Chuck Sweeny: Manufacturers, schools must woo next generation
As I often say to people, countries that don’t manufacture become colonies of those that do. President Obama’s trip last week to China illustrates how true that is becoming.
The president’s trip was light on the usual lectures in democracy. This time it was China’s turn to lecture us, specifically on the need to get our fiscal house in order by reducing our astounding national debt.
China, which manufacturers most of our consumer goods, is worried, because to keep America a going concern, they’ve had to buy about $1 trillion of our debt.
As we learned last year, flipping homes over and over to ramp up the price is not wealth creation, and exotic financial instruments that even Alan Greenspan can’t understand are not “products.”
Restoring our manufacturing economy after 30 years of Wall Street and Washington working overtime to destroy it will be difficult because too few of our national and state leaders realize how crucial it is to our survival as a free nation.
Worse, our children don’t have a clue about manufacturing, and don’t see it as a possible career. According to a new poll by Fabricators & Manufacturers Association International, “52 percent of 500 teens responding have little or no interest in a manufacturing career, and another 21 percent are ambivalent.”
The poll, published in Industry Week, said “61 percent of teens have never visited or toured a factory or other manufacturing facility. Only 28 percent have taken an industrial arts or shop class, yet 58 percent have completed a home economics course; 27 percent spend no time during the week working with their hands on projects such as woodworking or models, 30 percent less than one hour and just 26 percent one to two hours.”
There’s also a disconnect between children and their parents, Industry Week says. A national poll of 1,000 adults, sponsored by The Foundation of the Fabricators & Manufacturers Association International, “shows that parents actually would support having a young factory worker in their family. More than half, 56 percent, would recommend their child pursue a career in manufacturing or another kind of industrial trade.”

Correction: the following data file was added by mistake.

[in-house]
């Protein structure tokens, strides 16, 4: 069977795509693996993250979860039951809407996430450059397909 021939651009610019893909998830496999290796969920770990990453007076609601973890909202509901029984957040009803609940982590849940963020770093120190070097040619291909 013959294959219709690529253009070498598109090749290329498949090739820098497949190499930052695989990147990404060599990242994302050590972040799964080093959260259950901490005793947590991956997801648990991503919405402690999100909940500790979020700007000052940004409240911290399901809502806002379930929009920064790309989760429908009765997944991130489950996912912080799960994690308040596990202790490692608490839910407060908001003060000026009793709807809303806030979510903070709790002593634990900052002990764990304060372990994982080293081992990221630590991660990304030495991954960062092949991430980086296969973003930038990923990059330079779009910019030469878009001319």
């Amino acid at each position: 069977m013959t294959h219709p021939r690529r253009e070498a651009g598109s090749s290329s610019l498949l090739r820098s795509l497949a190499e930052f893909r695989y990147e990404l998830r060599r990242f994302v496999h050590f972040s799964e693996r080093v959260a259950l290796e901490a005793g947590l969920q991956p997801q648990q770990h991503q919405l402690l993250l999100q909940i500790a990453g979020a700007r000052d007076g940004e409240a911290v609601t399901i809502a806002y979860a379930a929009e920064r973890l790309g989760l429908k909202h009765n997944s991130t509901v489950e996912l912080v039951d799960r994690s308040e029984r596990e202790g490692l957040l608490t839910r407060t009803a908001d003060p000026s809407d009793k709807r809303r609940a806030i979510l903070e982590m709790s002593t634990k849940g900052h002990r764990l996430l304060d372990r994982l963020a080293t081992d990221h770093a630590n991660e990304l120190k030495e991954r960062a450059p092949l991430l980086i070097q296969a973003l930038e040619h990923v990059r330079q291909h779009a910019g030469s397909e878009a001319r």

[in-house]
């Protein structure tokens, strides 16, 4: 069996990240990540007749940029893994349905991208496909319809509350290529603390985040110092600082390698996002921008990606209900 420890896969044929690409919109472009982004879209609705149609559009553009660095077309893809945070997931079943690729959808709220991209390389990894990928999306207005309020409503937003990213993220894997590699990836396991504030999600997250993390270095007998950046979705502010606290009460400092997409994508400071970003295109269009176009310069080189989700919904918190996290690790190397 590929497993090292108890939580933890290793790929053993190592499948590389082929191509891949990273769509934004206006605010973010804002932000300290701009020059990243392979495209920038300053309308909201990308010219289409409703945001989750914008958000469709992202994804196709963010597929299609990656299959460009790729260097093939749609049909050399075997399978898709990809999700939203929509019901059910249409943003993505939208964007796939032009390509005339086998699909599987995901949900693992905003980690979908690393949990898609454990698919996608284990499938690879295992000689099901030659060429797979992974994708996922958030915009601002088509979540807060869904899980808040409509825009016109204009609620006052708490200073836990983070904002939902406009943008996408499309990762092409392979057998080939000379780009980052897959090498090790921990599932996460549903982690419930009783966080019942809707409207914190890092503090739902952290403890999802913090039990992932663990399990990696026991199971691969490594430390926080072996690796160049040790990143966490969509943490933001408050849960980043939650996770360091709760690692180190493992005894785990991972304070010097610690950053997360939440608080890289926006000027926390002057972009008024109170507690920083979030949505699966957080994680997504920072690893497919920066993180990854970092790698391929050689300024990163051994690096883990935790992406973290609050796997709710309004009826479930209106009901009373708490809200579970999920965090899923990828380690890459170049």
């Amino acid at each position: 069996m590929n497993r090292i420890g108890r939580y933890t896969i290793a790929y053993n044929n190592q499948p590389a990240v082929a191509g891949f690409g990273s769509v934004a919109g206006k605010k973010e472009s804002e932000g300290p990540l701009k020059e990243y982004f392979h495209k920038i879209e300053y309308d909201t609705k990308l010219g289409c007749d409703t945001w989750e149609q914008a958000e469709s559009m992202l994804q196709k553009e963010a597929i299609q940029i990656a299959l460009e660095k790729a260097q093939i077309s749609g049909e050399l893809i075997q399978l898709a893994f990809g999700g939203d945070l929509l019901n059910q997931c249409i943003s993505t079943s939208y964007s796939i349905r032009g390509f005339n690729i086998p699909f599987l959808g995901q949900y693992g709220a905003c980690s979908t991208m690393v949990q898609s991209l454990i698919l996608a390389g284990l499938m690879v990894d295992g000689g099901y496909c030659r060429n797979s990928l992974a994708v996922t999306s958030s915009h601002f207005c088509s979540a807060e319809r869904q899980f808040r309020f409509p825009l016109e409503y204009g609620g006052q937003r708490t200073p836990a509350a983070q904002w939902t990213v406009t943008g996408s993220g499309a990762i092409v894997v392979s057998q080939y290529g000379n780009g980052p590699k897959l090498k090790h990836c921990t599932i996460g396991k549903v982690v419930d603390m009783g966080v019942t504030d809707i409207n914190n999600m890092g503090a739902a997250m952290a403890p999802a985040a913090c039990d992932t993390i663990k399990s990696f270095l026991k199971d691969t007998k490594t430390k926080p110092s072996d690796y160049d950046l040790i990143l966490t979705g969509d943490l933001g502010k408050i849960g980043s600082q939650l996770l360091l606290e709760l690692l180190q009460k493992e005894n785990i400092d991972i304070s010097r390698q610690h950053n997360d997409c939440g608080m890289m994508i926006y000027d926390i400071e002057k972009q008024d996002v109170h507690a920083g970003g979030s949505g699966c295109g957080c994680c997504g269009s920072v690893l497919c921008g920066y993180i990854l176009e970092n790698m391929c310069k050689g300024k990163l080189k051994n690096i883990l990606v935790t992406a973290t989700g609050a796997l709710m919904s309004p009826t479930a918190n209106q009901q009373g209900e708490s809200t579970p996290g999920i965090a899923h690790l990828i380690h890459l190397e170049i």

This information is especially important for the Rock River Valley, still a center of manufacturing with hundreds of firms, most of them small shops. Those buildings are staffed largely by gray hairs, and business owners are having a hard time finding young people qualified to take over for the retiring workers.
Children need to begin finding out about the world of manufacturing when they’re in middle and high school. Manufacturers and school districts should work together to open lines of communication, sponsor tours and make sure counselors understand the many career possibilities in today’s manufacturing companies.
A few years ago, when Dennis Thompson was Rockford’s school superintendent, manufacturers sponsored tours for school teachers and administrators to acquaint them with just what careers can be had in the manufacturing economy that exists right here.
The tours were successful, says Bob Trojan, who heads Rockford Linear Actuation, a small manufacturing company a block from the school district headquarters. He was one of the company owners who instigated the shop visits.
We need to get those tours going again. This time, take some students along, too.
Rockford Register Star Senior Editor Chuck Sweeny can be reached at (815) 987-1366 or email@example.com.